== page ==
In order to optimise a brand’s website and ensure focus is kept on the customer, content creators need to concentrate on their core role – their own creativity and developing a site’s style!
The daily and sometimes cumbersome mechanics of publishing and managing content can be a distraction from this goal. In essence, a quality Content Management…
The daily and sometimes cumbersome mechanics of publishing and managing content can be a distraction from this goal. In essence, a quality Content Management System (CMS) is an enabler – a system that provides greater control over the capabilities of multitasking and multisourcing information. It should give content creators the freedom to engage customers.
User experience should be easy
Enterprise technology is typically perceived as complex and difficult to use, often requiring in-depth training. Indeed, such complexity is sometimes seen as an asset – a demonstration that the solution has diverse functionality. However, technology should make life easier not more challenging – and this is especially true of content management.
Content creators know that the key to good copy is simplicity – it should be clear and easy to comprehend for anyone in a company’s potential customer base. This has a clear parallel in CMS – the technology should be easy to use by teams across the company – not just those working in IT. If content creators can’t upload, alter and reorder web assets with immediate effect, then audiences may miss out on important updates and offers. If content teams have to rely on IT for the more complicated tasks then such delays will be even more severe.
The situation is often complicated further by the fact that organisations, and especially those at enterprise level, typically use several content management systems. Recent research by the Association for Information and Image Management (AIIM) has shown that 72 per cent of larger organisations have three or more content management systems, and as many as 25 per cent have five or more. Often enough, the different content or asset management systems are not integrated, meaning that different parts of a company are unable to republish or share content effectively, causing inconsistencies, duplicate content and work.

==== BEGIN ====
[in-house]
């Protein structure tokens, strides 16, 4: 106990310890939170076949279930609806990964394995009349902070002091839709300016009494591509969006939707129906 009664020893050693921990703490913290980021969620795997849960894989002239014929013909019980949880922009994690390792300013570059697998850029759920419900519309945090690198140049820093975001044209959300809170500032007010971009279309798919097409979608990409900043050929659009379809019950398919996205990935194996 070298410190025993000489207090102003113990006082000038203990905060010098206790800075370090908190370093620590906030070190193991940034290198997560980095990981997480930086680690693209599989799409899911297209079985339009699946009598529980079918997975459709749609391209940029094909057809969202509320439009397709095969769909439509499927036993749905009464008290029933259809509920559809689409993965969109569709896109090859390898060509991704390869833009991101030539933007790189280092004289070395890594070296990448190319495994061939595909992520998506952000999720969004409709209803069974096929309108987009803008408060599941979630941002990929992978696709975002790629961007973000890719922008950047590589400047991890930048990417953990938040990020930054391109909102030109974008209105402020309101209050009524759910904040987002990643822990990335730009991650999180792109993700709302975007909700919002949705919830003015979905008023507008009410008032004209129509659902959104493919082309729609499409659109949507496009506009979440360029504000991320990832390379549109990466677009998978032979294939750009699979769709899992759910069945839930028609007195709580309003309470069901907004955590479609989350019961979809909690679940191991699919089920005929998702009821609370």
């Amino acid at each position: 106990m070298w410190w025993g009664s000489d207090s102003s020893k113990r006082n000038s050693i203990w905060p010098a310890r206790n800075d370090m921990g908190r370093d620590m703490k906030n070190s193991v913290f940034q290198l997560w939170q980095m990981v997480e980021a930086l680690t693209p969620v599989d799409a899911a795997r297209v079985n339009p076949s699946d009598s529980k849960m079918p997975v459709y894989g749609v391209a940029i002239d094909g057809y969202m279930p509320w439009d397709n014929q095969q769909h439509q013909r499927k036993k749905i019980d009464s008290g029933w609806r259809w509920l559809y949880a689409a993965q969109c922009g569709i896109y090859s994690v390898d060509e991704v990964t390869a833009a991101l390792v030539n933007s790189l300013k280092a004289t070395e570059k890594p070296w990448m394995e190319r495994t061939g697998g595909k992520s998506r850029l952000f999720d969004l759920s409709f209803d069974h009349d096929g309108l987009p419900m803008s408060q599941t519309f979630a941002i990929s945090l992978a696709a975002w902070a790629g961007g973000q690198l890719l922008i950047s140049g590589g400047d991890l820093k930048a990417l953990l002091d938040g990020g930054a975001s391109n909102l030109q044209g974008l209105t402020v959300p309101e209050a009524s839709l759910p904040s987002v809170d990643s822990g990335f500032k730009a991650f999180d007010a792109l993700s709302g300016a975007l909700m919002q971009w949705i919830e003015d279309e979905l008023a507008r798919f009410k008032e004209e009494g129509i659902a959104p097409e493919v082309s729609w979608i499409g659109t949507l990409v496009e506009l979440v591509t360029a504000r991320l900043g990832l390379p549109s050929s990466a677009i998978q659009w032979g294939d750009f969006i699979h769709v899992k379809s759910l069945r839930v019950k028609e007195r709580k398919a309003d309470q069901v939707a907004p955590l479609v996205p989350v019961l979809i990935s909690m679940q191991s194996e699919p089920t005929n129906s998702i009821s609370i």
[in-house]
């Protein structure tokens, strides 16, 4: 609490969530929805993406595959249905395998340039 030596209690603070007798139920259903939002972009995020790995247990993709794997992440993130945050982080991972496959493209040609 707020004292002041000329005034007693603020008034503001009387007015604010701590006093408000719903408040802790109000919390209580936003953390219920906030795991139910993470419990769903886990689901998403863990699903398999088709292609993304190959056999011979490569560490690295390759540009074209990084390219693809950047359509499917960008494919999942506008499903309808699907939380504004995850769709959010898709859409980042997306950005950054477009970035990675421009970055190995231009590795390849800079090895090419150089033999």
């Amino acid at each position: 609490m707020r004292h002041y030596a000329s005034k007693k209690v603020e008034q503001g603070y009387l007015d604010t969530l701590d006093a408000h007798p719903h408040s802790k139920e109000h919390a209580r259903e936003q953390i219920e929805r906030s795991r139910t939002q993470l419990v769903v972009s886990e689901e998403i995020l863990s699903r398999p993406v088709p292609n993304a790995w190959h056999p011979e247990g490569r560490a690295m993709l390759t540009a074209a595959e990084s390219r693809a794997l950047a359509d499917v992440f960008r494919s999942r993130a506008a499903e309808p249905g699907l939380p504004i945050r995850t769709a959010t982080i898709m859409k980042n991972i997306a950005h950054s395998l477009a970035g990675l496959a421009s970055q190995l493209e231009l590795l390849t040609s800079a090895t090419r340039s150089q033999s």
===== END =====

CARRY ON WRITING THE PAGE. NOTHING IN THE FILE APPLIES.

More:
User experience drives customer experience
Usually the two most important sets of stakeholders for any company are its customers and its staff. The two are often more interlinked than many people think. For example, if they have a great working life, employees can make excellent brand ambassadors helping to create more customers. In a similar way, the experience of content creators is reflected in the content they produce and therefore the experiences of the customers themselves.
Bain & Company have reported that 80 per cent of businesses believe that they provide a great customer experience, but only 8 per cent of customers feel the same way. The speed and convenience of online interaction means that customers are more fickle and attention-starved than ever. They are regularly on the move and viewing content through mobile devices. This means that content has to be agile and constantly changing, placing even more demands on creators.
A well-designed CMS inspires better performance from content creators and developers which results in greater customer impact. This means offering a highly intuitive and efficient central editing environment; flexible workflows that support existing processes, but also make it easy to change to new practices that improve productivity and efficiency; and the ability to easily acquire, repurpose and publish content in many forms and languages, from multiple sources and with consistent branding.
A hugely important element here is allowing creators to view content in its final form – as if they were customers themselves. Editors should to be able to view content with one click and see how it is being displayed to a particular target group, at a particular point in time, on a particular device or based on the location. This quickly integrates the user experience with that of the customer and helps ensure the content is truly ready before it is published.
Putting creators first
‘Content is king’ is the cornerstone of modern marketing and engagement. However, content creators are sometimes an afterthought in CMS development. By putting creators at the forefront of content technology strategy, organisations are effectively putting their customers first. So when choosing a new CMS, companies should consider simplicity and intuitiveness – essentially anything that makes it easy to use for someone without a background in IT. Content creators should be able to spend their energies creating and not getting frustrated with complicated systems.
Tim Jenkins Country Sales Director, e-Spirit in the UK